I'm in a really tricky situation here and could use some advice/opinions.
A friend of about 6 years set me up with a bar job at their pub to help me earn some cash at a bar they're a supervisor at. We have a long history together, even dated at on and off a few years back. Now we remained good friends & I was grateful for their help in finding me work.
So about 2 months into this job, i start to notice my hours are shorter than the ones I actually worked on my payslip. So I start documenting the hours each week myself and comparing it.
After 2 weeks of losing hours and keeping notes, I confronted the manager who went through all my timesheets with me. I noticed a significant difference, so they made corrections. However, I also noticed that these only happened on my friends shifts, specifically on shifts they asked me to work after my scheduled finish time - yet I'd only been paid until my finish time. Despite working late with other supervisors on other shifts, I only got clocked out incorrectly on the shifts with my friend. I didn't say anything to the manager, apart from question why the error occurred, they had no explanation and just offered to pay me the time which I accepted.
I'm feeling very confused on where to go with this now. Obviously I'm happy to drop this if it doesn't occur again, but i'm disappointed and confused at why someone I've known for so many years would tamper with my pay like this, or be so careful to not bother to ensure I was being paid correctly whilst I was working.
What would you do in this situation, confront the person...or leave it to management to sort out amongst themselves?
Do I confront my friend...who is also my supervisor? Watch
- Thread Starter
- 07-02-2017 01:40
- 07-02-2017 01:43
Not much of a friend if she's doing this on purpose. If it's by accident, it needs bringing to attention. If the management are going to have a word with her then let them get on with it, though if it still keeps happening I'd pull her up on it.
- 07-02-2017 03:14
It isnt your place to discuss it with her- you have reported it to management so let them deal with it. What effect it has on your friendship obviously remains to be seen but he/she doesn't seem as rosy as you thought. Honestly it would make me question their integrity and whether or not they are someone I wanted in my life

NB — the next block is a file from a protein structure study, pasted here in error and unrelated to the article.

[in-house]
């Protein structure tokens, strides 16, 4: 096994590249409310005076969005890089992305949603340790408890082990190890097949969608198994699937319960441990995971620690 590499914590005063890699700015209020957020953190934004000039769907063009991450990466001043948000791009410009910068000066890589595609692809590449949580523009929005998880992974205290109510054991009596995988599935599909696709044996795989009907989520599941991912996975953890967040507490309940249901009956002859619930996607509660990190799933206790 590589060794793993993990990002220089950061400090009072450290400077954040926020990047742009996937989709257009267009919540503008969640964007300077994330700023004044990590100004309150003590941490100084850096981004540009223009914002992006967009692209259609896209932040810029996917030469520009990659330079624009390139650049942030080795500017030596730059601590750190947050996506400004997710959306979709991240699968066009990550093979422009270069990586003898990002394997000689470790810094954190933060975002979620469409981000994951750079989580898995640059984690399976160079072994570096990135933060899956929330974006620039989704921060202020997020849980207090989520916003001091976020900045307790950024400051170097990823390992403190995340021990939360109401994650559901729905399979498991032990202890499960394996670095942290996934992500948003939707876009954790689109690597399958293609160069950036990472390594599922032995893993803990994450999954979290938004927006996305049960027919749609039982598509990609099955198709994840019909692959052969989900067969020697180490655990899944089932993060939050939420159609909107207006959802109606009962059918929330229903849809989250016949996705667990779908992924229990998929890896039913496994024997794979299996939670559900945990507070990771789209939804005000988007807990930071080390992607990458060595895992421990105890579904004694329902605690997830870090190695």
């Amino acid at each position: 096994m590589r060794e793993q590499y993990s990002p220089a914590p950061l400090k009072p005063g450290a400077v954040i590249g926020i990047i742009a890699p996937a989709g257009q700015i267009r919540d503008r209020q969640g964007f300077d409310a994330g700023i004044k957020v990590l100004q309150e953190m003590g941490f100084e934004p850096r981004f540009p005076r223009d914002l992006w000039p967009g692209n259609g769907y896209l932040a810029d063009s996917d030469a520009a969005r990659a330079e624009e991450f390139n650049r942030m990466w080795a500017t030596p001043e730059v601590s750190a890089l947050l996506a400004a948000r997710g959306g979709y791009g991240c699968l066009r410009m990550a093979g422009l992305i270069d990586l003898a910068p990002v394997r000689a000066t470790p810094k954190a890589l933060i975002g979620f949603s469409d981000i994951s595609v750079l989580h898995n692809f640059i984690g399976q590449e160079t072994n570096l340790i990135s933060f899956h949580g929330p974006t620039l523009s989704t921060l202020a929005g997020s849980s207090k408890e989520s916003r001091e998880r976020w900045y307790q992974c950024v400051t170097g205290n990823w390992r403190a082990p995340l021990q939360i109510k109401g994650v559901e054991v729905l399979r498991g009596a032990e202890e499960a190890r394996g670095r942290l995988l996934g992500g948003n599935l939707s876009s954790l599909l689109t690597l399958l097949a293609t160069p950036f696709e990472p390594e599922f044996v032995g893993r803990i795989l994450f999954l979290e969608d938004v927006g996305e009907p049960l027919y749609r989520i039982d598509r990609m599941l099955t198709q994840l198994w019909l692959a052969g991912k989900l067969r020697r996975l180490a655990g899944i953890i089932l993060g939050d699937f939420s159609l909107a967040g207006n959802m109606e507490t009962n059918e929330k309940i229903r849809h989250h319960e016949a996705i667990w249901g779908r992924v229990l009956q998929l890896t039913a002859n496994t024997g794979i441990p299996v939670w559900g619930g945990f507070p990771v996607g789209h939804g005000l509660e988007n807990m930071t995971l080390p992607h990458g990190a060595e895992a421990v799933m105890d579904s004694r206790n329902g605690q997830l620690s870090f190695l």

It is a tough one but unfortunately it happens and you can only learn from it- this is why I wouldn't work for friends or family.
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- 08-02-2017 01:50
Confront your friend only when she's not your supervisor (you might need a reference from the job).
Get yourself transferred to another supervisor who won't rip you off.
- 09-02-2017 12:06
Is there a possibility that the problem is not a result of your friend? Or an innocent mistake? If so I'd mention to her or the higher up boss that it keeps happening, not in an accusatory way but in a 'can-we-find-a-solution' way so you ensure it doesn't happen again and just see how it's handled.
If you're convinced your friend is doing it maliciously then you don't have much to gain by confronting them and I'd leave it but make a mental note nto to trust the friend.
- Thread Starter
- 10-02-2017 17:12
Thanks for all the advice. I'm not sure if it is maliciously, but it's becoming a big issue and its a mistake that needs to be addressed.
I was underpaid for entire shift this week, which they asked me to come in and cover on my day off. I don't think anyone would be stupid enough to tamper with timesheets and remove an entire days work off the system - but even if it is an error, it's an error which now means I owed over 60 pounds.
Its a tough position tbh, obviously I don't want to but my friend in the spotlight is this a genuine human error - but its not getting to a point I'm going to have to push my bills back a week whilst I chase down this money.